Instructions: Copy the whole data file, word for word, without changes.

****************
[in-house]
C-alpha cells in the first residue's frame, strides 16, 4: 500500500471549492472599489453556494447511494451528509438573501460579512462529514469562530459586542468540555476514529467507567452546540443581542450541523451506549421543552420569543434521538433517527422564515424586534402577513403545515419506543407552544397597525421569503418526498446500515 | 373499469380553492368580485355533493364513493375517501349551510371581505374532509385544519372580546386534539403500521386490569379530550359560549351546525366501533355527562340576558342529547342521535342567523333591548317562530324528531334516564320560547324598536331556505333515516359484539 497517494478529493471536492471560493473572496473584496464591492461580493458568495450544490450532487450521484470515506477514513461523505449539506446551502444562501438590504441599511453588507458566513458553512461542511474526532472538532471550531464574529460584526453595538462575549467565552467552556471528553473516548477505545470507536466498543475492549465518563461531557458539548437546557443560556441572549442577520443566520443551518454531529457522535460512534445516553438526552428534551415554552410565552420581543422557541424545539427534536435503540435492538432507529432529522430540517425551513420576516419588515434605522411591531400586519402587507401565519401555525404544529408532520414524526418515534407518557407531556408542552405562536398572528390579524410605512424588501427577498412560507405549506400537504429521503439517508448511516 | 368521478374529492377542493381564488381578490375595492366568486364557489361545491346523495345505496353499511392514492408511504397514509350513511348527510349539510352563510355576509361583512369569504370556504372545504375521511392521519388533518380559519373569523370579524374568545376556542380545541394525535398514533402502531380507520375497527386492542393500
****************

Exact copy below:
[in-house]
C-alpha cells in the first residue's frame, strides 16, 4: 500500500471549492472599489453556494447511494451528509438573501460579512462529514469562530459586542468540555476514529467507567452546540443581542450541523451506549421543552420569543434521538433517527422564515424586534402577513403545515419506543407552544397597525421569503418526498446500515 | 373499469380553492368580485355533493364513493375517501349551510371581505374532509385544519372580546386534539403500521386490569379530550359560549351546525366501533355527562340576558342529547342521535342567523333591548317562530324528531334516564320560547324598536331556505333515516359484539 497517494478529493471536492471560493473572496473584496464591492461580493458568495450544490450532487450521484470515506477514513461523505449539506446551502444562501438590504441599511453588507458566513458553512461542511474526532472538532471550531464574529460584526453595538462575549467565552467552556471528553473516548477505545470507536466498543475492549465518563461531557458539548437546557443560556441572549442577520443566520443551518454531529457522535460512534445516553438526552428534551415554552410565552420581543422557541424545539427534536435503540435492538432507529432529522430540517425551513420576516419588515434605522411591531400586519402587507401565519401555525404544529408532520414524526418515534407518557407531556408542552405562536398572528390579524410605512424588501427577498412560507405549506400537504429521503439517508448511516 | 368521478374529492377542493381564488381578490375595492366568486364557489361545491346523495345505496353499511392514492408511504397514509350513511348527510349539510352563510355576509361583512369569504370556504372545504375521511392521519388533518380559519373569523370579524374568545376556542380545541394525535398514533402502531380507520375497527386492542393500